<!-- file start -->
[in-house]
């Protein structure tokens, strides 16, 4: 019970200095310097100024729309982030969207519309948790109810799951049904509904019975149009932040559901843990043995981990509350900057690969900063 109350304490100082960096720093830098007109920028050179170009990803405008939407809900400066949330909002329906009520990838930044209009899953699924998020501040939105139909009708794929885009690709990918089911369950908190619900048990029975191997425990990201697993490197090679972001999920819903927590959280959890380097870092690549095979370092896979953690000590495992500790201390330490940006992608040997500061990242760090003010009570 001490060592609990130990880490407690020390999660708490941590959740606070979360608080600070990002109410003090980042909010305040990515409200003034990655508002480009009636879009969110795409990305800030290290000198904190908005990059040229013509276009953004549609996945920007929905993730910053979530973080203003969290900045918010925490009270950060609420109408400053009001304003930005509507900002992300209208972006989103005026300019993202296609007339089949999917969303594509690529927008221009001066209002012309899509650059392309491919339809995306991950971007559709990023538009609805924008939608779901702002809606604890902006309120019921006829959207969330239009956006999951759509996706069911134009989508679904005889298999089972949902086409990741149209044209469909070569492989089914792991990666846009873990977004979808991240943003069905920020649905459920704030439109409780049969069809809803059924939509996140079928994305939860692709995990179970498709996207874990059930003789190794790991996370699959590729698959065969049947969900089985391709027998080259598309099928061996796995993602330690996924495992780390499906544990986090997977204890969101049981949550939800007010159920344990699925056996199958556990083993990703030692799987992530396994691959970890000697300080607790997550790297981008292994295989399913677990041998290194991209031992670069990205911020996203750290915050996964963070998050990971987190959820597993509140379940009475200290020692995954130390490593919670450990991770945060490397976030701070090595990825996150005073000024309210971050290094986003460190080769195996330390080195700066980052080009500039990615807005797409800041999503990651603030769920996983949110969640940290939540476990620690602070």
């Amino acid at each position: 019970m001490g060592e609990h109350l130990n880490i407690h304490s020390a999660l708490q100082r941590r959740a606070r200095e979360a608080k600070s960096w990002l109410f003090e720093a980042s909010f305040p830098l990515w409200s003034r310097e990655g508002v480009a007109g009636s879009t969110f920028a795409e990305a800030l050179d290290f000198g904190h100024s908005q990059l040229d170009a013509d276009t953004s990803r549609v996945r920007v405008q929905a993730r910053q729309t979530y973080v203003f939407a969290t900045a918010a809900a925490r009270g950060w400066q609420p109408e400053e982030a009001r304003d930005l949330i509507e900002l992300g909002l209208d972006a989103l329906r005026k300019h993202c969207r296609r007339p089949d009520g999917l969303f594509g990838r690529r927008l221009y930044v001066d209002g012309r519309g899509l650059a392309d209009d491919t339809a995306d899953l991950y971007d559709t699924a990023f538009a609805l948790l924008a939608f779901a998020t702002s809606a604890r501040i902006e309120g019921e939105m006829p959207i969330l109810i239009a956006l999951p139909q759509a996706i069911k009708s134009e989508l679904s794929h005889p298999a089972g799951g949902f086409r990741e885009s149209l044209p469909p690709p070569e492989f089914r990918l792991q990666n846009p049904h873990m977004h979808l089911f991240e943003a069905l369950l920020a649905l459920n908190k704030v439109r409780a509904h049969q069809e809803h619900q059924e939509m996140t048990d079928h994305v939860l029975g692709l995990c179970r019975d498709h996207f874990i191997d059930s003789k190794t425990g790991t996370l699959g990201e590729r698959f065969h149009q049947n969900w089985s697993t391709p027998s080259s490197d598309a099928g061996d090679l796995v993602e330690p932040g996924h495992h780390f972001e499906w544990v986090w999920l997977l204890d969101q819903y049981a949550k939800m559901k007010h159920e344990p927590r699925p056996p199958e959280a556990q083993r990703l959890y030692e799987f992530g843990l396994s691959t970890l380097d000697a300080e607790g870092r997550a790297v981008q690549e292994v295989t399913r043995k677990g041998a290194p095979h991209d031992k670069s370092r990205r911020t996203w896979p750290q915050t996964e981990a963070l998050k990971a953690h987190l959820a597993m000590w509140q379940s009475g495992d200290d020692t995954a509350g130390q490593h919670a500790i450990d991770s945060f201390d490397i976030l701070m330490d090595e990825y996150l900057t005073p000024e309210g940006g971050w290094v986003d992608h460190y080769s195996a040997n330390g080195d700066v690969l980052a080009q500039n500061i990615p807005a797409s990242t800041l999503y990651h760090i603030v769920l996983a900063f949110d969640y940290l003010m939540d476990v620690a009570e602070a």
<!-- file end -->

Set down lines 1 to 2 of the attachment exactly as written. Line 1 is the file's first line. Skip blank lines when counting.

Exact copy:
[in-house]
């Protein structure tokens, strides 16, 4: 019970200095310097100024729309982030969207519309948790109810799951049904509904019975149009932040559901843990043995981990509350900057690969900063 109350304490100082960096720093830098007109920028050179170009990803405008939407809900400066949330909002329906009520990838930044209009899953699924998020501040939105139909009708794929885009690709990918089911369950908190619900048990029975191997425990990201697993490197090679972001999920819903927590959280959890380097870092690549095979370092896979953690000590495992500790201390330490940006992608040997500061990242760090003010009570 001490060592609990130990880490407690020390999660708490941590959740606070979360608080600070990002109410003090980042909010305040990515409200003034990655508002480009009636879009969110795409990305800030290290000198904190908005990059040229013509276009953004549609996945920007929905993730910053979530973080203003969290900045918010925490009270950060609420109408400053009001304003930005509507900002992300209208972006989103005026300019993202296609007339089949999917969303594509690529927008221009001066209002012309899509650059392309491919339809995306991950971007559709990023538009609805924008939608779901702002809606604890902006309120019921006829959207969330239009956006999951759509996706069911134009989508679904005889298999089972949902086409990741149209044209469909070569492989089914792991990666846009873990977004979808991240943003069905920020649905459920704030439109409780049969069809809803059924939509996140079928994305939860692709995990179970498709996207874990059930003789190794790991996370699959590729698959065969049947969900089985391709027998080259598309099928061996796995993602330690996924495992780390499906544990986090997977204890969101049981949550939800007010159920344990699925056996199958556990083993990703030692799987992530396994691959970890000697300080607790997550790297981008292994295989399913677990041998290194991209031992670069990205911020996203750290915050996964963070998050990971987190959820597993509140379940009475200290020692995954130390490593919670450990991770945060490397976030701070090595990825996150005073000024309210971050290094986003460190080769195996330390080195700066980052080009500039990615807005797409800041999503990651603030769920996983949110969640940290939540476990620690602070």